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He Kids Because He Loves

Roastmaster Jeffrey Ross relates the art of the skewer in new book and New York appearance.

Jeffrey Ross demonstrated the art of roasting firsthand at the 92nd St. Y September 15 in an appearance promoting his just-published book, “I Only Roast the Ones I Love: Busting Balls Without Burning Bridges,” taking on both his interviewer, Eddy Friedfeld, and audience members, as well as memories of roasts past, but all in his genial, devilish little boy fashion.

Ross shows that roasts are as much of an art form within comedy as stand-up, improv, sketch or performance art, or any other sub-genre, and has single-handedly bridged the gap between roasters of yore such as Milton Berle and Buddy Hackett, joining the Friars’ Club roasts of those old legends’ latter years, and shepherding the format into the Comedy Central pop culture juggernaut it has become, with everyone from William Shatner to Hugh Hefner to Joan Rivers to Bob Saget eagerly lining up in recent years to be taken on by Ross and leading younger comics -- such as Sarah Silverman, Jimmy Kimmel, Greg Giraldo and Gilbert Gottfried.

The process of preparing for a roast goes right up to and into the moment, Ross told Friedfeld, whether he has two months or one day to research the subject and start writing jokes. And sometimes, what jokes Ross will use depend on the vibe after he’s already started, as when during the 2005 roast of Pamela Anderson on Comedy Central, an out-of-control Courtney Love started pelting him with ice and grabbing for his notes. So Ross whipped out the one stinger host Jimmy Kimmel told him beforehand was over the line, saying, “Boy who would have thought Courtney Love would be looking worse than Kurt Cobain,” to which everyone’s jaws dropped. That makes a sound, Ross recalls. And Ms. Love was off to a California drug rehab the very next day, so it must have made another impact as well.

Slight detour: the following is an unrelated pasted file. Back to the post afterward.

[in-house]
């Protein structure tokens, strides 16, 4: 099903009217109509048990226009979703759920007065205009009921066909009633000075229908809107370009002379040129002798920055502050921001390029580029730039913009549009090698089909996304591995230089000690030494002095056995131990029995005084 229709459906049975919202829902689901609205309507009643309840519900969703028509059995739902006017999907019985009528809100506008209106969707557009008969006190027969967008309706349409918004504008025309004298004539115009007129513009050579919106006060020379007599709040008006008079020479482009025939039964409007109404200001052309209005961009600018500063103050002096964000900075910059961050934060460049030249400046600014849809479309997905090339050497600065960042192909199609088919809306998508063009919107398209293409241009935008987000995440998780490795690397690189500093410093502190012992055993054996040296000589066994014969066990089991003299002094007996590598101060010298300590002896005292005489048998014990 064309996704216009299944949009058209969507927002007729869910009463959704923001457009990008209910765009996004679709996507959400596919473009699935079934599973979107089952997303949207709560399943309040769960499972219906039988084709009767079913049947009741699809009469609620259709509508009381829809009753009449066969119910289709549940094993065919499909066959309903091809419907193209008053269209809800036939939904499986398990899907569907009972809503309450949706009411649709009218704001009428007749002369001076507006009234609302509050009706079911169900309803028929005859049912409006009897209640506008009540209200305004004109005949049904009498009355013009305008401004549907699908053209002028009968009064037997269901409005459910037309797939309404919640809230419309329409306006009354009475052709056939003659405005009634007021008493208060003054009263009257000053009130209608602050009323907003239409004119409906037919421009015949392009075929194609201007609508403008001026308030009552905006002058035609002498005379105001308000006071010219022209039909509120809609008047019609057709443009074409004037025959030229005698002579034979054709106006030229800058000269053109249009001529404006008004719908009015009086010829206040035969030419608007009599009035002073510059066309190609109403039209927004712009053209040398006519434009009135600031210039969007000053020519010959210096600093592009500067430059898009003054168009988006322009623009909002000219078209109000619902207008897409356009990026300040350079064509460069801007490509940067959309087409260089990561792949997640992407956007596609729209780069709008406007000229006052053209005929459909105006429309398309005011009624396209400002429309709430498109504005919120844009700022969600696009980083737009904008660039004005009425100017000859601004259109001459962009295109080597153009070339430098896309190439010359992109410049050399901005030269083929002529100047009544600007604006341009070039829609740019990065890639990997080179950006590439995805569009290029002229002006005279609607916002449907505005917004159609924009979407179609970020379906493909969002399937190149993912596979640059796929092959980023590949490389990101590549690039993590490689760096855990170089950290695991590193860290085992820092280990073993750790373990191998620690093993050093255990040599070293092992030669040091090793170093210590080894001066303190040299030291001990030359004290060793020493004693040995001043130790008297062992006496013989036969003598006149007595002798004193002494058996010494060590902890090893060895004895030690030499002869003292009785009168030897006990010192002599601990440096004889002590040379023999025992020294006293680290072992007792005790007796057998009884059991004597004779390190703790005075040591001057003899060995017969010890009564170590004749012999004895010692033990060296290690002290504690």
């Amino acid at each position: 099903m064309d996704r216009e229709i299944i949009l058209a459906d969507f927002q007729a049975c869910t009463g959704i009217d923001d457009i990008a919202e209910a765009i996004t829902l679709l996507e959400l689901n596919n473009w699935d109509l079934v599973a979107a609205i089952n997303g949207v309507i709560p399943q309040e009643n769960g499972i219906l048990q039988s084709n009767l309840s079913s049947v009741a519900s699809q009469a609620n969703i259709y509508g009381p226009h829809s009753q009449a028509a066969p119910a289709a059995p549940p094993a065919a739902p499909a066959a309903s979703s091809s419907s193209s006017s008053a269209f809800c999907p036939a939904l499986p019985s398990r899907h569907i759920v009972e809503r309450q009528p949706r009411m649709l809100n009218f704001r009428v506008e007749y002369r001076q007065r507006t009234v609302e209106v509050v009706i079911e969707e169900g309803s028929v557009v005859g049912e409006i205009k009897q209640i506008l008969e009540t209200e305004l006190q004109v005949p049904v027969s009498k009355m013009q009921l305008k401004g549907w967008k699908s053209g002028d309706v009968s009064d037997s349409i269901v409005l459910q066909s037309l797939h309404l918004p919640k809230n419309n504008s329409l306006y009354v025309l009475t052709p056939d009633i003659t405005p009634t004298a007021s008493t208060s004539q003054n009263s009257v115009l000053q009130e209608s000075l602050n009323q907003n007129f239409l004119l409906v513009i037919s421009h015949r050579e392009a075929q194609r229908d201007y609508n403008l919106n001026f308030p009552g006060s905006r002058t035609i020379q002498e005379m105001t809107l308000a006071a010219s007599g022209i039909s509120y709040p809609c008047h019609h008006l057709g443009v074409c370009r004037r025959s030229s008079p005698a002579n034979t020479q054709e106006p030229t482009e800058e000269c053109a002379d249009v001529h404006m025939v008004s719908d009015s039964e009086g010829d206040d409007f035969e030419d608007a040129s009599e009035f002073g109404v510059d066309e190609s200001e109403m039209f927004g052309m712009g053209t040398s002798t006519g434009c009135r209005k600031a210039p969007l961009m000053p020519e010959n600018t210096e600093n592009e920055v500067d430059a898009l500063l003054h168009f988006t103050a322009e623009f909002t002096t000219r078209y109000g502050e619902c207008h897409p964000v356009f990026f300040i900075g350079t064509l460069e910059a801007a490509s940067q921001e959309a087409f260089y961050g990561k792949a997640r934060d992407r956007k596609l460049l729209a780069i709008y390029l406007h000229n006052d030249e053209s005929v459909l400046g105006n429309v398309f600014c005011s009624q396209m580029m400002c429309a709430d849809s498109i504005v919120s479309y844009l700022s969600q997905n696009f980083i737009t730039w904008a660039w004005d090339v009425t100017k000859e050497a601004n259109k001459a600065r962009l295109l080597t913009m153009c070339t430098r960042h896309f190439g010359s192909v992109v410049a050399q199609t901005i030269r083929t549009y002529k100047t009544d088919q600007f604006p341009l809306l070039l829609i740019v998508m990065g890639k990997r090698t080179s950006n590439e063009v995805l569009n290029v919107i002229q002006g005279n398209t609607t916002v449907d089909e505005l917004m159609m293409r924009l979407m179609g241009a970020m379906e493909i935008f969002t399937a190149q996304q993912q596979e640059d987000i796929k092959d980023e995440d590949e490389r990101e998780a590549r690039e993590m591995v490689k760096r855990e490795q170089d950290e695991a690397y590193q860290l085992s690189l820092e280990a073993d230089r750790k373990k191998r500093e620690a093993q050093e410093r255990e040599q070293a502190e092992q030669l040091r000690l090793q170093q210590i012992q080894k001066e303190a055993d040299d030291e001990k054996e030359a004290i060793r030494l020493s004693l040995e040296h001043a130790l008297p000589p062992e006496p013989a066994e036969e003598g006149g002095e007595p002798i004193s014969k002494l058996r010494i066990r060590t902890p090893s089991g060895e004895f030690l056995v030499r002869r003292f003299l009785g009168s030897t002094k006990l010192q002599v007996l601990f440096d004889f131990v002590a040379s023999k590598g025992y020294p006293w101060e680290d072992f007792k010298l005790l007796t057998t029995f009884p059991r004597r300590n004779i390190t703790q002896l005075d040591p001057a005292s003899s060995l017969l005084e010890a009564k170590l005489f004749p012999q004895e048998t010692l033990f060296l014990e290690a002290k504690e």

Aside from the Friars’ Club, where Ross first took the dais under Hackett’s mentoring, and Comedy Central, Ross now performs all sorts of roasts, doing a PG-rated version on finalists on “Dancing With The Stars,” as well as charity functions featuring athletes and executives as the honorees or targets. “The roast goes places,” says Ross. Unlike Rodney Dangerfield, it may actually even be getting some respect.




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